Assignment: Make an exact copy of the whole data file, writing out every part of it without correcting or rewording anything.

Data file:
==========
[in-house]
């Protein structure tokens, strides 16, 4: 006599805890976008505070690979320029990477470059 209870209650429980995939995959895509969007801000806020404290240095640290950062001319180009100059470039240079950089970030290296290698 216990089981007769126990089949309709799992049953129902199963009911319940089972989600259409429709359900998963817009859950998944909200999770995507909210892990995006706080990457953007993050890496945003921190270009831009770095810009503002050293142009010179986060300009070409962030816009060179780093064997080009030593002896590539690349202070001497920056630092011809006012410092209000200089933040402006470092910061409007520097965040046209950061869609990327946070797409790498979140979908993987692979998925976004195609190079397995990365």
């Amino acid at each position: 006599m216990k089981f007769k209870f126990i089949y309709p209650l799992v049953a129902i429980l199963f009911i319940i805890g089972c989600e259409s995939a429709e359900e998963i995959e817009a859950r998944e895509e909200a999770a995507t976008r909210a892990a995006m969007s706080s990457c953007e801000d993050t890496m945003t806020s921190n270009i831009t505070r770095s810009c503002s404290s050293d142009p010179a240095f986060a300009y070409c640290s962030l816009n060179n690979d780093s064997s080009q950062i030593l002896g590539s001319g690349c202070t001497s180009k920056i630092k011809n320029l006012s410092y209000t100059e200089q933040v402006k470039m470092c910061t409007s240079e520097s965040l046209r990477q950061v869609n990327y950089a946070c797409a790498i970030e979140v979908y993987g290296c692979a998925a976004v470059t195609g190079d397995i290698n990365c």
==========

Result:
[in-house]
């Protein structure tokens, strides 16, 4: 006599805890976008505070690979320029990477470059 209870209650429980995939995959895509969007801000806020404290240095640290950062001319180009100059470039240079950089970030290296290698 216990089981007769126990089949309709799992049953129902199963009911319940089972989600259409429709359900998963817009859950998944909200999770995507909210892990995006706080990457953007993050890496945003921190270009831009770095810009503002050293142009010179986060300009070409962030816009060179780093064997080009030593002896590539690349202070001497920056630092011809006012410092209000200089933040402006470092910061409007520097965040046209950061869609990327946070797409790498979140979908993987692979998925976004195609190079397995990365």
């Amino acid at each position: 006599m216990k089981f007769k209870f126990i089949y309709p209650l799992v049953a129902i429980l199963f009911i319940i805890g089972c989600e259409s995939a429709e359900e998963i995959e817009a859950r998944e895509e909200a999770a995507t976008r909210a892990a995006m969007s706080s990457c953007e801000d993050t890496m945003t806020s921190n270009i831009t505070r770095s810009c503002s404290s050293d142009p010179a240095f986060a300009y070409c640290s962030l816009n060179n690979d780093s064997s080009q950062i030593l002896g590539s001319g690349c202070t001497s180009k920056i630092k011809n320029l006012s410092y209000t100059e200089q933040v402006k470039m470092c910061t409007s240079e520097s965040l046209r990477q950061v869609n990327y950089a946070c797409a790498i970030e979140v979908y993987g290296c692979a998925a976004v470059t195609g190079d397995i290698n990365c």